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Another Perspective

The Riotous Absurdity of '97

Bryan can remember more of that fateful Halloween of 1997 than the rest of the staff, and now he tries to make sense of it.

BY BRYAN ROBERTS
With the excitement of the fresh school year fading and the numb chill of winter threatening to become our total reality, we'll hear a lot of people talking about Riot Season. It's as if this is a time of year designated by some external force for folks to rage against order. It hasn't always been like that, to hear the historians tell it. This used to be a time for Druid priests to go into the hills and light bonfires in an attempt to keep the evil spirits at bay. Perhaps October hasn't changed all that much in a couple or so millennia, however-perhaps we're a bit confused about who or what the evil spirits are.

If you don't have the privilege of remembering the University community's Halloween of 1997, you have at least heard about it. Many traumatized individuals suspended their disbelief in evil spirits that night. What began as a spontaneous street party composed of random revelers in mid-spill from one party to another quickly took the shape of something sinister. The degree to which alcohol was present on the street itself-in its unconsumed state, that is-was minimal and normal. Acts of violence and vandalism were, at this early point in the evening, not even looming. Near the corner of Sixteenth and Alder streets-a block north of the location where things were to become much uglier-a growing group of cigarette-break-taking partygoers met an arriving horde of wandering funseekers. A convergence which seemed to spill, in the eyes of that entity which exists to contain human spills, from the mouth of one house swelled to dimensions which promised to swallow the sidewalk.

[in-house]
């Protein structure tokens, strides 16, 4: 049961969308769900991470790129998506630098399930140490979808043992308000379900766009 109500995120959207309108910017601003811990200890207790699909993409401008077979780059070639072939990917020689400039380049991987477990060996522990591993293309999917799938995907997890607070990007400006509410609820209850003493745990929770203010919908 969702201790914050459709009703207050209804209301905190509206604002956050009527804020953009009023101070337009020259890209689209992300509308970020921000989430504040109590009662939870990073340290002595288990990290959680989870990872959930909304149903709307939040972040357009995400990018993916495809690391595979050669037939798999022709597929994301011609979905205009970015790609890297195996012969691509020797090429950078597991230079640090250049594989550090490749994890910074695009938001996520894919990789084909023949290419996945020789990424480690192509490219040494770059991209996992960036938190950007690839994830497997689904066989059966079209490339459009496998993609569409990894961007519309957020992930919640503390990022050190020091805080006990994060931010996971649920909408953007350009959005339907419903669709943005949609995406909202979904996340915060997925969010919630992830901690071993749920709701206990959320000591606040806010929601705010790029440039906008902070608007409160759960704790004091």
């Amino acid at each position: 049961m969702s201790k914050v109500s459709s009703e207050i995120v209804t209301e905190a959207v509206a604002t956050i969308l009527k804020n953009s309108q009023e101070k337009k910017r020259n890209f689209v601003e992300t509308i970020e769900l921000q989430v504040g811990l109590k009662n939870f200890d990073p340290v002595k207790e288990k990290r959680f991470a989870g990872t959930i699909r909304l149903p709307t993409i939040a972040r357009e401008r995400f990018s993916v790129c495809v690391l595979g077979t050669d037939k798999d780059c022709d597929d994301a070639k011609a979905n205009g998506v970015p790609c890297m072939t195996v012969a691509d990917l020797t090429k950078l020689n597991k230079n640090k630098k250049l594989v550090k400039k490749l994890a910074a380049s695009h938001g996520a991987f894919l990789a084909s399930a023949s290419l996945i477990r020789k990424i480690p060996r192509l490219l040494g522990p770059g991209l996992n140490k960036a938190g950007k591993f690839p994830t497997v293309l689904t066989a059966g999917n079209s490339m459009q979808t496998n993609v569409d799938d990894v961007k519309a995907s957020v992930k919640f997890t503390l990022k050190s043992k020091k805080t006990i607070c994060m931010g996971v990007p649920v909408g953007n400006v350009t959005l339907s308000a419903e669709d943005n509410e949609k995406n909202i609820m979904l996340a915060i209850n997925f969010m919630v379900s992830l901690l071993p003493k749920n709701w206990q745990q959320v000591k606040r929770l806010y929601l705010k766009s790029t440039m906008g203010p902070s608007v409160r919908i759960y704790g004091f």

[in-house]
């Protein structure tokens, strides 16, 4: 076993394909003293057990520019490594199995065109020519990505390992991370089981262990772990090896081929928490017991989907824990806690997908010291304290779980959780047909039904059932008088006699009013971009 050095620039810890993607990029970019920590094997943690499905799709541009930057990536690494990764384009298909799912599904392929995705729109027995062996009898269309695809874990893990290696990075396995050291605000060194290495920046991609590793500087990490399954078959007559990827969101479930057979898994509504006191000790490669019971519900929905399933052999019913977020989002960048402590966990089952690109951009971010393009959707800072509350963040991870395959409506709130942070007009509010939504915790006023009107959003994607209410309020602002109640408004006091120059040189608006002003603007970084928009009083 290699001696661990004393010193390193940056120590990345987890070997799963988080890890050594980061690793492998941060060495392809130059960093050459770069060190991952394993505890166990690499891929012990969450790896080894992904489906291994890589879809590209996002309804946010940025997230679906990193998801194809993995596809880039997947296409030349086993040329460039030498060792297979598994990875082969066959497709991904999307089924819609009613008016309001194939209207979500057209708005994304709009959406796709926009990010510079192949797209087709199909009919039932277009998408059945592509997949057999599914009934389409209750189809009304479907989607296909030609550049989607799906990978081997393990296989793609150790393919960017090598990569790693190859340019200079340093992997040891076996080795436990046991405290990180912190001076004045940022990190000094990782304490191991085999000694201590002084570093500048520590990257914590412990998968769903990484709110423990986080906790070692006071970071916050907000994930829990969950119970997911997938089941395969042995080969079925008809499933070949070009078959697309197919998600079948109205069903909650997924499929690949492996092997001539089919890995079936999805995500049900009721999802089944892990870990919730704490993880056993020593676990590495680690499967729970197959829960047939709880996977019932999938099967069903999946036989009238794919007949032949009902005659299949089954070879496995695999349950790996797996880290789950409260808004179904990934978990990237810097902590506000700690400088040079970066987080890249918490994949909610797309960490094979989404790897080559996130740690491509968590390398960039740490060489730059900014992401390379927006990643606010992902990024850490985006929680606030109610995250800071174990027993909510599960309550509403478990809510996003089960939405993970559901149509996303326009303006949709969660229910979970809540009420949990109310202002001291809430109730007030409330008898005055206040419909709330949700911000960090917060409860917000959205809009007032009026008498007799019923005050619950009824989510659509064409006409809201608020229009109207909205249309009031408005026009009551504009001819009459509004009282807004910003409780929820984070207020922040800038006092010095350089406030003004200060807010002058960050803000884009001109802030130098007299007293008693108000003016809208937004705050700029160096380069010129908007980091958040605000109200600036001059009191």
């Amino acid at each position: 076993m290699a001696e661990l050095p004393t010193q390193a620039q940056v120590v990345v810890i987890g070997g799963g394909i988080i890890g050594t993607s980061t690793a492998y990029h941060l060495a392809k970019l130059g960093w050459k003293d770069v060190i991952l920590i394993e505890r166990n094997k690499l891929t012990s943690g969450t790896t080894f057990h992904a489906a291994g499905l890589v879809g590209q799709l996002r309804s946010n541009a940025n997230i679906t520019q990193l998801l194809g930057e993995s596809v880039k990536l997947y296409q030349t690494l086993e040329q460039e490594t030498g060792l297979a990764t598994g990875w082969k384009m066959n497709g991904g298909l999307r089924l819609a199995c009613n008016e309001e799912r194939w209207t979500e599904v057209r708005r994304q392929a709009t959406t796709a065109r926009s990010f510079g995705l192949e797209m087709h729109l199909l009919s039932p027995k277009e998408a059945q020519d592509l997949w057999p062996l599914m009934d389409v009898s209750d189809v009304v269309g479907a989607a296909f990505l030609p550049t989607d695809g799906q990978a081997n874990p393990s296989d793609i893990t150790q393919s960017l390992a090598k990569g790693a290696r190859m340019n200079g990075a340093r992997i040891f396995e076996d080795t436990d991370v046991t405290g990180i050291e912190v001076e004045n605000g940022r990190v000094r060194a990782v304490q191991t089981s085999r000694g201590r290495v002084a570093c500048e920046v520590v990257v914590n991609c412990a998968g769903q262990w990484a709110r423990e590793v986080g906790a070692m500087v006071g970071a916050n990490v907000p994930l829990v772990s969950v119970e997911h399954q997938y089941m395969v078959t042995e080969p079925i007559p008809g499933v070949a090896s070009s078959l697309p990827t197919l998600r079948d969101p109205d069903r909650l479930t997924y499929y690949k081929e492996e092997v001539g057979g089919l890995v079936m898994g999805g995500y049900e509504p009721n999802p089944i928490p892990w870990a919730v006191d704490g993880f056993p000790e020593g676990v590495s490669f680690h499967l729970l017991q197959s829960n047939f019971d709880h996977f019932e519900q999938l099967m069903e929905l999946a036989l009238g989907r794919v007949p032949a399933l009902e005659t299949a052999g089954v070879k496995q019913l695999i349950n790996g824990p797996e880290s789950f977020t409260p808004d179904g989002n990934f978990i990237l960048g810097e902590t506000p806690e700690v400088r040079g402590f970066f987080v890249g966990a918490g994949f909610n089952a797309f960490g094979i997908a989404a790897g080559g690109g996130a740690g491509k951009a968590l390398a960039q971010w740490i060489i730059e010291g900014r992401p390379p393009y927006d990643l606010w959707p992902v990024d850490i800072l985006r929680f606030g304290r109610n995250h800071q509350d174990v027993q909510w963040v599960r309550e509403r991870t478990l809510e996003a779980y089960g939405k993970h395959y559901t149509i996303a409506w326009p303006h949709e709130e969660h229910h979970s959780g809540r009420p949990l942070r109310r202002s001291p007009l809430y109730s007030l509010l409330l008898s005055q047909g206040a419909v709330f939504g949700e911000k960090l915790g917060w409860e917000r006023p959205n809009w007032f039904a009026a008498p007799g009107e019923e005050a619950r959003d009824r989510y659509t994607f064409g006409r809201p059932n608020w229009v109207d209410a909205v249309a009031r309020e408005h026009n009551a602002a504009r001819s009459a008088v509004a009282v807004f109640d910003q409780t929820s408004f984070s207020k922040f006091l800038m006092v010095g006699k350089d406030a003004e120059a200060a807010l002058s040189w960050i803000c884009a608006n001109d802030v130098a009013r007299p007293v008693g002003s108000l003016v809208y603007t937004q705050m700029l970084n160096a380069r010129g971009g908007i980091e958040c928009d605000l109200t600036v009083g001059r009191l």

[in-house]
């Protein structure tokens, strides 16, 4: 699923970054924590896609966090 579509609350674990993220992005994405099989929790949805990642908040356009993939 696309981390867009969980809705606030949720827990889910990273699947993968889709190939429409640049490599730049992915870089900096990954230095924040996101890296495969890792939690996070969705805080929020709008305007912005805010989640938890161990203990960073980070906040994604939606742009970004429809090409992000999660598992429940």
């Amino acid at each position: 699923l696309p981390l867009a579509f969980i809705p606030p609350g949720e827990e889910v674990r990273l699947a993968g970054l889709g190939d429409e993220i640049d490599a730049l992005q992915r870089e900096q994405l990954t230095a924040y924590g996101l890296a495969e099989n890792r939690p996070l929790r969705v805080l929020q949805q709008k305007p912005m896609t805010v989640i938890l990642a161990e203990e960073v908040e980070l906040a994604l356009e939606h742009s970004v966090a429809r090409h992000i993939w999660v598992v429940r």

With duty or some such drivel on their minds, the Eugene Police Department arrived with squad cars, fire-red flashing lights, and a bullhorn or two. They informed the community at large-I was a few blocks down the street when I heard their noise pollution-that the party had exceeded legal limits, and that all who remained would subsequently be arrested. A good portion of the crowd actually hoofed it away from the area, while others indignantly beckoned the officers to exit their vehicles, while still others-such as me-arrived on the scene to investigate. In the face of this mixed reaction, bravely ran Sir Copper; Sir Copper ran away.

As Eugene's Finest convened in a nearby parking lot to await the rest of the Force and to don riot gear, the gay party of mostly new attendants swirled freely along Alder Street. Libertines romped through houses that were only too happy to host them, chiefly the Co-ops and the large white house on the corner of 17th and Alder [now overtaken by AE -Ed.]. Among the minority of those now on Alder Street who had been there when the police had been, there was a vague sense of violation-as though a dumb, brute force had infringed upon their right to party. Perhaps in compensation for this there was an almost defiant joviality, as the occasional survivor would quip: How about those pigs, huh? The buzz of chaos was barely a whisper. I remember taking this mental note: Kurt Vonnegut has suggested that humans possess only two responses to stimuli that are absurd or incomprehensible to their basic logic. Based upon the situation and the predisposition of the individual, one will be amused toward laughter or distressed toward tears.

In good humor, the traveling party of which I was a part looked for other promising locations. Not unlike a lot of college students, my friends and I tend to become convinced after only a few drinks that we must appease our personal gods by consuming alcohol in the homes of as many strangers as possible, whenever the situation allows. A bittersweet reality is that we are growing out of it-perhaps losing our religion.